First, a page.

The Defense Base Act
Why It's So Important
How the DBA Affects You
The Defense Base Act (DBA) was established in 1941 to protected workers on military bases outside the United States.
Overseas federal, military, and public works contractors are subject to the same workers' compensation rules—including the same insurance requirements and schedules of benefits for affected workers—as maritime firms covered by the Longshore and Harbor Worker's Compensation Act (LHWCA).
As an employer, it is your responsibility to buy insurance or to self-insure injuries sustained by workers covered in the DBA.
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The DBA is an extension of the LHWCA, which was passed in 1927 to implement the uniformity of works' compensation benefits available to longshoremaen and harbor workers from injuries that occur on the navigable waters throughout the United States.
The Rules of the LHWCA apply to the DBA in regard to the following:
Schedule for permanent loss
Rules of evidence and submission
What You Need To Know As An Employer
As an employer, it is your responsibility to buy insurance or to self - insure injuries sustained by workers covered in the Defense Base Act. An amendment was added in 1958 to clarify that service contracts, never those which do not directly provide for "construction, alteration, removal or repair," are included in the definition of public work.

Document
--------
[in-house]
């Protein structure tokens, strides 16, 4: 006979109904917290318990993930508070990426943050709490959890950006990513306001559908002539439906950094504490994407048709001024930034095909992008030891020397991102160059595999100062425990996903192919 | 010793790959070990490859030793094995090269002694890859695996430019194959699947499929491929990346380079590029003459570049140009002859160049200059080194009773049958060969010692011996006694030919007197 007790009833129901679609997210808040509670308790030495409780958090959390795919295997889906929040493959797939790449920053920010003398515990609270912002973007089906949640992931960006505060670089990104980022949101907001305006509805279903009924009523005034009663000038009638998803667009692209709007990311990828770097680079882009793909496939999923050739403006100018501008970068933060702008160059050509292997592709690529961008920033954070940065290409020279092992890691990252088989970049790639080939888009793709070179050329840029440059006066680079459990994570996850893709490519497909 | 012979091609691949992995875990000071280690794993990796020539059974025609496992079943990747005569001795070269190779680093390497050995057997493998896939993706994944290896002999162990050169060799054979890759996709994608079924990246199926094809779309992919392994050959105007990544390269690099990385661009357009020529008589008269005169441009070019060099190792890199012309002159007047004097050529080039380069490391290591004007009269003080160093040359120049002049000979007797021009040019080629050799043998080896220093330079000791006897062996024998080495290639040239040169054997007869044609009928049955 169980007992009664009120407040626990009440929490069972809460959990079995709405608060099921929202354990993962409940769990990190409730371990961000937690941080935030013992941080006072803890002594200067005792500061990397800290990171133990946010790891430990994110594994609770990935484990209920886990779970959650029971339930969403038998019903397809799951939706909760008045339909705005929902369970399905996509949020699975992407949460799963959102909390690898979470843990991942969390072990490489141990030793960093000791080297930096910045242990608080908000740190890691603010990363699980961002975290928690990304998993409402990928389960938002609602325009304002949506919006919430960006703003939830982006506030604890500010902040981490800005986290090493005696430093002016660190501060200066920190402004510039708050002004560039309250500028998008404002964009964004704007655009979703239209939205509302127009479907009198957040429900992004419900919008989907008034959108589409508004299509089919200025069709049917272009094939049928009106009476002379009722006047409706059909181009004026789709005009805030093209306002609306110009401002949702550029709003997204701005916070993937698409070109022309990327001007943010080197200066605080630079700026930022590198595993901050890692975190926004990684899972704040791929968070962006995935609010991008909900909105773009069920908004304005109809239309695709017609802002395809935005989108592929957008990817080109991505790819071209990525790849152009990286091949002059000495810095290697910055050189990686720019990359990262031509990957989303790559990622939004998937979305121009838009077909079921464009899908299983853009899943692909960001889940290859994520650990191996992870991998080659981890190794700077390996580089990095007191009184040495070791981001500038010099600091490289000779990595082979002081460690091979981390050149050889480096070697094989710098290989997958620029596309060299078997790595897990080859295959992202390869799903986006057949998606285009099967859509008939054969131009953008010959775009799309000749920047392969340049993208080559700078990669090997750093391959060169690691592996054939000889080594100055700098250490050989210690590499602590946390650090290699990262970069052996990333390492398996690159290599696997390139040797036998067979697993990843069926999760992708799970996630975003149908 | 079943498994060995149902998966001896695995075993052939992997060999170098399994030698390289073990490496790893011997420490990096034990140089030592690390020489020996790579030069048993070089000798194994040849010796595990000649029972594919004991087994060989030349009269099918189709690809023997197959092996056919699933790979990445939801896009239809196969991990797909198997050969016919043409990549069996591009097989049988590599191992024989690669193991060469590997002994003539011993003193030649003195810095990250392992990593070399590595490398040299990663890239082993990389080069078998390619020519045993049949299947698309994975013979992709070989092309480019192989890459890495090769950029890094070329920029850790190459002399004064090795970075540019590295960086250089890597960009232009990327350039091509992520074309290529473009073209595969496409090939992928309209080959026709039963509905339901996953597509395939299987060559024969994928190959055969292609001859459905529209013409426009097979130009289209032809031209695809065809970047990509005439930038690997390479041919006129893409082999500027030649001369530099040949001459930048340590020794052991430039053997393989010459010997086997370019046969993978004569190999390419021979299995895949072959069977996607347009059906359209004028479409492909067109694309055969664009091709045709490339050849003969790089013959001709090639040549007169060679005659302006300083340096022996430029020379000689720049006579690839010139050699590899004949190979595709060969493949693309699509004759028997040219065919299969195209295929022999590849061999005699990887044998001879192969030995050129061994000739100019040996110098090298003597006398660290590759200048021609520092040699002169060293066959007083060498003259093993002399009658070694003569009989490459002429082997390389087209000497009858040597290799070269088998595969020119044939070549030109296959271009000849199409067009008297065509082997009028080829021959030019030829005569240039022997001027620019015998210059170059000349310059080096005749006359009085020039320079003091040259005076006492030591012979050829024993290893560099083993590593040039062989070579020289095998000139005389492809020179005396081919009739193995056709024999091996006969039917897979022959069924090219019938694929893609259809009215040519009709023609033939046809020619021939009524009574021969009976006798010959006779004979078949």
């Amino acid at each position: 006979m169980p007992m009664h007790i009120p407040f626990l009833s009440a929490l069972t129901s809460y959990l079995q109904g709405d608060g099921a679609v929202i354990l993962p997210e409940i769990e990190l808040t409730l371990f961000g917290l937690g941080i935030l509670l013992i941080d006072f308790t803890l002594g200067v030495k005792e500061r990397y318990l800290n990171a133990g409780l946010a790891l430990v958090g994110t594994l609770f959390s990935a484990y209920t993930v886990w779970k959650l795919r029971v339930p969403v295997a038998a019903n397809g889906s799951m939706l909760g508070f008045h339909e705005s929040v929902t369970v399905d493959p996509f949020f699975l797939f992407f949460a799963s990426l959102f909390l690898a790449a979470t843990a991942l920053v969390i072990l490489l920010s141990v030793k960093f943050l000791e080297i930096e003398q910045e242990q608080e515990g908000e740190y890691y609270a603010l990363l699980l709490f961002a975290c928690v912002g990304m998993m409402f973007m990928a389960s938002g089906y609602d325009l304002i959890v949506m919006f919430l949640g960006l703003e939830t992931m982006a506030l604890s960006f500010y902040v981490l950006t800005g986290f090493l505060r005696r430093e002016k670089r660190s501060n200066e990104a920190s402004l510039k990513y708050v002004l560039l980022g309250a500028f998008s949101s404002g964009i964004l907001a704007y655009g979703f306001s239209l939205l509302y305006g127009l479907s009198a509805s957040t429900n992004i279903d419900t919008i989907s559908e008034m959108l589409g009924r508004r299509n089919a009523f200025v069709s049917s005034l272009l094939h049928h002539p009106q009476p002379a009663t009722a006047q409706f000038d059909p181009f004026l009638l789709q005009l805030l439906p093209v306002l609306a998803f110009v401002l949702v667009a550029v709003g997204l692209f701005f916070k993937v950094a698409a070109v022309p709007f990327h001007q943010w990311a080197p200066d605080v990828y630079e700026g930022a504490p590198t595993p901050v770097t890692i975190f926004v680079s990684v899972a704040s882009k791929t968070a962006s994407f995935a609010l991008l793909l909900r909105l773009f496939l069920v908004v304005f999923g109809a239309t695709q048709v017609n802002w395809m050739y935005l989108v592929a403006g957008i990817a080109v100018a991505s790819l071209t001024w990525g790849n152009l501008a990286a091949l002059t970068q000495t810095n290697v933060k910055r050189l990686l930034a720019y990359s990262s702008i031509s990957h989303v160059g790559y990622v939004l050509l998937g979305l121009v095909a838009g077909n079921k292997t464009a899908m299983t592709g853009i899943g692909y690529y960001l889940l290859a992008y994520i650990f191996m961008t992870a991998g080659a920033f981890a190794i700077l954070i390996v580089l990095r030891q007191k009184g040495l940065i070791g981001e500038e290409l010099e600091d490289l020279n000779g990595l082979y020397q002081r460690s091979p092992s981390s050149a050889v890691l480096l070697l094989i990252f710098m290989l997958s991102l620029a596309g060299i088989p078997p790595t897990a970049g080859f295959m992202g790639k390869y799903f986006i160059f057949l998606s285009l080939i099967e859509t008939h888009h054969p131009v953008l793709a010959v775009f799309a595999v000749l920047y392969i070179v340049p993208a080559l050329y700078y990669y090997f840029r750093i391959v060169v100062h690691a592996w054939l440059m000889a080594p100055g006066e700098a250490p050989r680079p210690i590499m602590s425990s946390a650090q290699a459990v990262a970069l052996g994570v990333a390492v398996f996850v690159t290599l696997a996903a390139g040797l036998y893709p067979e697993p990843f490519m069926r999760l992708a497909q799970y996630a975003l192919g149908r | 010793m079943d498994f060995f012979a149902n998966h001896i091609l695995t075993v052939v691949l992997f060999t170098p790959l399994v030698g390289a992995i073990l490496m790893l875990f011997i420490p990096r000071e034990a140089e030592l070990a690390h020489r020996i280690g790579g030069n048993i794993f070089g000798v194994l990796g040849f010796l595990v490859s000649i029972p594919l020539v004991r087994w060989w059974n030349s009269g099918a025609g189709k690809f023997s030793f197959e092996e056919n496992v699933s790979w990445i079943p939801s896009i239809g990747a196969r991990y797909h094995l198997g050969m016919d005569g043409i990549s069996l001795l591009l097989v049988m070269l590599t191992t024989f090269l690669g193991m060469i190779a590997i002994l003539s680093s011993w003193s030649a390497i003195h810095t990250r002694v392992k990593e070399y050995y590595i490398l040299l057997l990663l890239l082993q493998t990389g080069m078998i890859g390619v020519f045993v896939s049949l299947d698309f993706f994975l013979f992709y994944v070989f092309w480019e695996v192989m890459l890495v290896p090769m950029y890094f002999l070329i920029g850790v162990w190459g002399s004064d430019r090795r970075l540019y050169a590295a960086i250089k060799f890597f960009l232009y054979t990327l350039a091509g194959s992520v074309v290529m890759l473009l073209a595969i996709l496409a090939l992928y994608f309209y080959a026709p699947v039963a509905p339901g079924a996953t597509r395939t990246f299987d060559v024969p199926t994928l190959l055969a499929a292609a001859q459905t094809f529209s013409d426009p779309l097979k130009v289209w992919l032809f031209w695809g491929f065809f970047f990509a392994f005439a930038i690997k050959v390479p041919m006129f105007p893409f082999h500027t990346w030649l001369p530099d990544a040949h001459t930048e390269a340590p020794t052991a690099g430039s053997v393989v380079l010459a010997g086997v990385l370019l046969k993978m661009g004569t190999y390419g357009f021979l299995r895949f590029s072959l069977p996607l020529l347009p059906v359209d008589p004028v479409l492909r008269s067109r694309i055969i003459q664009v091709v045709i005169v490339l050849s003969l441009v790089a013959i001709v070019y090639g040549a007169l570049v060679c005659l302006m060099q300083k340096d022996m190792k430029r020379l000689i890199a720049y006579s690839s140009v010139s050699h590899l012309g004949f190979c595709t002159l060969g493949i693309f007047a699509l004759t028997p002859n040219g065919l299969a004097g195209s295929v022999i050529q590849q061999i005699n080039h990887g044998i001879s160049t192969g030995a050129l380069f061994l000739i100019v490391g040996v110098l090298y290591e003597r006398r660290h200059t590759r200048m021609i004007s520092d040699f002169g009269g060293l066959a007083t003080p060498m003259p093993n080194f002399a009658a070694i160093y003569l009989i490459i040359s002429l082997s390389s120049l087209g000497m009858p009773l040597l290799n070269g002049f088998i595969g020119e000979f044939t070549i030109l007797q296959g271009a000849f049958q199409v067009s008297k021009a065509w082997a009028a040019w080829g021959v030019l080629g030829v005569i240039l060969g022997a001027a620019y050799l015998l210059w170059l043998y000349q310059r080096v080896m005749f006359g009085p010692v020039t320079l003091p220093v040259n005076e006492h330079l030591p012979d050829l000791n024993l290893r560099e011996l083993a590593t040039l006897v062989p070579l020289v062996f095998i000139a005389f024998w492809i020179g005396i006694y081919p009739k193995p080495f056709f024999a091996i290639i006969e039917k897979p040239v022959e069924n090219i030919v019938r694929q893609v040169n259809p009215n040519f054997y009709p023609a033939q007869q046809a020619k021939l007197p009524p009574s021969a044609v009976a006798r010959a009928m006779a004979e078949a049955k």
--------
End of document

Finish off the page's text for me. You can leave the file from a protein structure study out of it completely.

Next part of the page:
Who/What is Covered by the Defense Base Act?
Any defense base acquired from any foreign government
Public work outside the United States not covered under (3).
Lands occupied or used by the United States for military purposes outside the continental United States.
Contract outside the United States approved and financed by the United States.
Public work in any Territory or possession under a contract with the United States.
Welfare or similar services outside the United States for troops authorized by the Department of Defense.
Zone of Special Danger Doctrine
The DBA applies to injuries and deaths that arise out of and in the course of employment abroad. Under the "Zone of Special Danger" doctrine, injuries and deaths that occur outside of regularly assigned job duties or work hours may be covered.
Because overseas workers are far away from families and friends, courts of law have ruled that recreational and social activities are in different circumstances from employees working at home.
Therefore, personal activities of a social or recreational nature must be considered as incident to the overseas employment relationship, and injuries that occur as a result of those activities may be covered under the Zone of Special Danger doctrine.